The surrounding grounds are beautifully wooded. The oak, the beech, the walnut, the acacia, the fir, the lime, the ash, with almost every variety of tree and shrub, are grouped in good taste, and the gardens are spacious and beautiful.

    …Thomas Turner 1837

  11. 1843

    Sir Robert Williams Vaughan (2nd Baronet) dies and the estate passes to his wife Anna Maria.

  12. 1859

    Sir Robert Williams Vaughan (3rd Baronet) dies aged 55 without an Heir.

    He lived most of his life away from Nannau, due to a possible formidable mother (who only passed away they year before he died).

    He lived mainly at Rûg and died in London.

    Thomas Pryce Lloyd inherits Nannau for Life.

  13. 1900

    John Vaughan dies and the estate passes to his wife Ellinor.

  14. 1914

    Nannau was used as an officer’s neurological hospital. These hospitals were used for short-term treatment lasting months, rather than extended treatment lasting for years. Nannau was chosen due to it’s quiet location and private grounds. The nearby house at Maes-y-Bryner was used as a guest house for the relatives of the sick patients.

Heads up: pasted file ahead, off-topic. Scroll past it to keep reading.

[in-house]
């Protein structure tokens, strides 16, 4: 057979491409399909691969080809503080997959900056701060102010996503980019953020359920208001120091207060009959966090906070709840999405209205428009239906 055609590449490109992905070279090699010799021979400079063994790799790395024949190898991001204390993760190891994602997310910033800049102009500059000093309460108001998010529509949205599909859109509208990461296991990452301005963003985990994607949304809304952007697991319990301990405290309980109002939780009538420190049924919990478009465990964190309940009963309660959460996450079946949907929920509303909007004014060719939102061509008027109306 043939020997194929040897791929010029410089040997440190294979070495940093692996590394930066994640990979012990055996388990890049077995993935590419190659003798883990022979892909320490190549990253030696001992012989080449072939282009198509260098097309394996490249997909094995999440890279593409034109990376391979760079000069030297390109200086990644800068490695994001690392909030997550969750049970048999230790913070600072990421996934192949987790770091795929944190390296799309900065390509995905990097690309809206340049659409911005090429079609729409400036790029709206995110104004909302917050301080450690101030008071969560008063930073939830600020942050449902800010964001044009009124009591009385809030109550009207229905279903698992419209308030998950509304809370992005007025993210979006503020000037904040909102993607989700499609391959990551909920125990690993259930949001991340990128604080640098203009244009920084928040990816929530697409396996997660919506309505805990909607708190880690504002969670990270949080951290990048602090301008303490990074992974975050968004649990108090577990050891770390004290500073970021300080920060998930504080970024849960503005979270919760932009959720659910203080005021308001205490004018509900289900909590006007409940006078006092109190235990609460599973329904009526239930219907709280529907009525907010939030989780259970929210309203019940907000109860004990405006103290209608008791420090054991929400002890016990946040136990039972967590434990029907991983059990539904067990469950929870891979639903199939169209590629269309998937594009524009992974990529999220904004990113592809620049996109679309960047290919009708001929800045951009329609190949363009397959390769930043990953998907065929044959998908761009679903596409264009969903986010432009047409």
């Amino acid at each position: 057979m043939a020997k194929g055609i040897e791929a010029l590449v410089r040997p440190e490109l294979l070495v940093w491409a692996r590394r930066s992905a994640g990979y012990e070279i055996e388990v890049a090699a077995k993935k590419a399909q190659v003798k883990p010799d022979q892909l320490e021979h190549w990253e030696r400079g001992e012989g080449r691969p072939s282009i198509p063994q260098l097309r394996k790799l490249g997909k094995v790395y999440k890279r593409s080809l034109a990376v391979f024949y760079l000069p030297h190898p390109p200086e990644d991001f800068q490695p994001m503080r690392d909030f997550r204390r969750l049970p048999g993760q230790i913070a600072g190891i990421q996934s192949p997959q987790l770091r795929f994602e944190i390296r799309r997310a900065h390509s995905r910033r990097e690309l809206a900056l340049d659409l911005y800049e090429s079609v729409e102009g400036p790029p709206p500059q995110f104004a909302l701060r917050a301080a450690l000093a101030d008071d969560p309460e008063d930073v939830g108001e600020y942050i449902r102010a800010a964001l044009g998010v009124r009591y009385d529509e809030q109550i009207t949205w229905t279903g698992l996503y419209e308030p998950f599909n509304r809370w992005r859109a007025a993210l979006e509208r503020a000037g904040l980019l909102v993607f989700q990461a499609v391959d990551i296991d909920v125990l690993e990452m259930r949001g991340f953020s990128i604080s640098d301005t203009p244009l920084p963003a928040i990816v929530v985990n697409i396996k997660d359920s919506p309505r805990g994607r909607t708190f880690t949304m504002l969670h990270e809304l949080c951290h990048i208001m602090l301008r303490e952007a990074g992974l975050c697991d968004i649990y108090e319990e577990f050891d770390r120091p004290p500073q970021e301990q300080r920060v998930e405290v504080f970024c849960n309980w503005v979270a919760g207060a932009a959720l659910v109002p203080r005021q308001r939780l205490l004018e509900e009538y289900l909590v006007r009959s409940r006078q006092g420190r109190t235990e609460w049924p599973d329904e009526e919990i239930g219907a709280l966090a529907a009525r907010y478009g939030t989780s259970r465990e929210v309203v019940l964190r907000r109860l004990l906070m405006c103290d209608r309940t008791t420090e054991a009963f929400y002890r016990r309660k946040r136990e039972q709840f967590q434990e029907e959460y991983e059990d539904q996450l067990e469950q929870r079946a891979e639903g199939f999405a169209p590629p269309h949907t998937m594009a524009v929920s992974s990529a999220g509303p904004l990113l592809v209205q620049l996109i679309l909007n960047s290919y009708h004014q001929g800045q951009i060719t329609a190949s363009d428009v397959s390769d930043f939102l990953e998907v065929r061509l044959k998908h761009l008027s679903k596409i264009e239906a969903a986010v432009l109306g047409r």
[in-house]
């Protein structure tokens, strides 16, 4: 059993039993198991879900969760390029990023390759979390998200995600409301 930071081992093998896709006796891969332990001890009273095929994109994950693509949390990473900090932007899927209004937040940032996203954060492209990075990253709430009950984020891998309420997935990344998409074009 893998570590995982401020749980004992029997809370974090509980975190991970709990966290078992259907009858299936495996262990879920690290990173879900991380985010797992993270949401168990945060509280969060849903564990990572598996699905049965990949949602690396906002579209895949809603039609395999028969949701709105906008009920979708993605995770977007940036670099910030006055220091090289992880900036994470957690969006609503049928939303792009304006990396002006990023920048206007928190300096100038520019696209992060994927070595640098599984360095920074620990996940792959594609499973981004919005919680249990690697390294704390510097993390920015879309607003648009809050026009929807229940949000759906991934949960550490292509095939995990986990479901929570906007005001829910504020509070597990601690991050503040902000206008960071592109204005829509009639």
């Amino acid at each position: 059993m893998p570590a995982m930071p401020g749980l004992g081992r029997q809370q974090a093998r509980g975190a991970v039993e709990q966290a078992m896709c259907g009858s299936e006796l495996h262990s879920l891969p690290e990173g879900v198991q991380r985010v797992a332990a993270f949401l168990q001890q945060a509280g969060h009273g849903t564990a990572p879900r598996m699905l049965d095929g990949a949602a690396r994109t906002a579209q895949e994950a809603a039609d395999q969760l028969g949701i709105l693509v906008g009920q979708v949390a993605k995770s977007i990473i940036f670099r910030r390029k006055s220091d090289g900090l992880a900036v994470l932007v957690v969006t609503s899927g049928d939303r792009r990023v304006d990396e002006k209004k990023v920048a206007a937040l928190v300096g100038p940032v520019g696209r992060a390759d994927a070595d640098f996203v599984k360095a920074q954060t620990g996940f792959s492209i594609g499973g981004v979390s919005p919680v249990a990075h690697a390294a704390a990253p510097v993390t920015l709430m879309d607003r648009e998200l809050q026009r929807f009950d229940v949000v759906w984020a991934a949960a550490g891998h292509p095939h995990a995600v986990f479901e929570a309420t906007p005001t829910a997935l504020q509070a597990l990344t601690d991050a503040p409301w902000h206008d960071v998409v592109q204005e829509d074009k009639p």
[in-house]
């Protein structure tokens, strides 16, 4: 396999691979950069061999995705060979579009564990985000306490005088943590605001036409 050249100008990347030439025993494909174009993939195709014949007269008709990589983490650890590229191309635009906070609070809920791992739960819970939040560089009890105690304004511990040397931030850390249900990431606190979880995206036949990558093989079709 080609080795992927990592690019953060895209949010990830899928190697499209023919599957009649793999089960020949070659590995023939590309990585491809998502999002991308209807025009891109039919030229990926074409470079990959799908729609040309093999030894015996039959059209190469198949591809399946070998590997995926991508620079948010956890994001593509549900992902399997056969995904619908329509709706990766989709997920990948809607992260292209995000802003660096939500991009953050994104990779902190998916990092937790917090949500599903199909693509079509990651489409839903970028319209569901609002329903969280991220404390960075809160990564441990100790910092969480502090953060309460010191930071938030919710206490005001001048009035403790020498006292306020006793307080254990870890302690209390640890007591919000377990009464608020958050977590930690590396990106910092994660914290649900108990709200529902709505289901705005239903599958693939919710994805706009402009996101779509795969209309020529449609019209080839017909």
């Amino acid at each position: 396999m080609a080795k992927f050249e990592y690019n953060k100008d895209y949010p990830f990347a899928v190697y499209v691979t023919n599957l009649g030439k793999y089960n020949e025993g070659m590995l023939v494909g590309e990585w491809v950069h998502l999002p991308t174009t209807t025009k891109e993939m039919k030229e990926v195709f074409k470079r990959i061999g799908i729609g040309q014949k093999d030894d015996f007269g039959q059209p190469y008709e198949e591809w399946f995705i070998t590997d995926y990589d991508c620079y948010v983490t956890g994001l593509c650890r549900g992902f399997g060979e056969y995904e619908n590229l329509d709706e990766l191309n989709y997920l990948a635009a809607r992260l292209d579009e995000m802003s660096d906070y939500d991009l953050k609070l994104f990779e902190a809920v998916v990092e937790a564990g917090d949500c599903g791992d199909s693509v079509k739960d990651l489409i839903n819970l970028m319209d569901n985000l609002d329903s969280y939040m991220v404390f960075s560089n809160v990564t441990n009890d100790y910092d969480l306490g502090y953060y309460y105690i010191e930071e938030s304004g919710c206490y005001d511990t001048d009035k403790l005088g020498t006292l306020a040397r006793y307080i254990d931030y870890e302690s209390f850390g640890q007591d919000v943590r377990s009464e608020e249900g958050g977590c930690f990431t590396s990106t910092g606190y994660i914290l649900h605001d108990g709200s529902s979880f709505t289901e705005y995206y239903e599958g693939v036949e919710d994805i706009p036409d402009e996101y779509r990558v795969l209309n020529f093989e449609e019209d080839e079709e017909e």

Read the Letters Home of Lt. E. Trevor Evans, R.F.C., R.A.F.

  15. 1934

    Sir Clough Williams-Ellis (creator of Portmeirion, some twenty-five miles away) designed some alterations to Nannau in 1934, but I am unsure what these were or if they were implemented.

  16. 1940


    Bedgebury Park School for Girls, in Kent, was evacuated to Nannau during World War Two (on May 24th, 1940).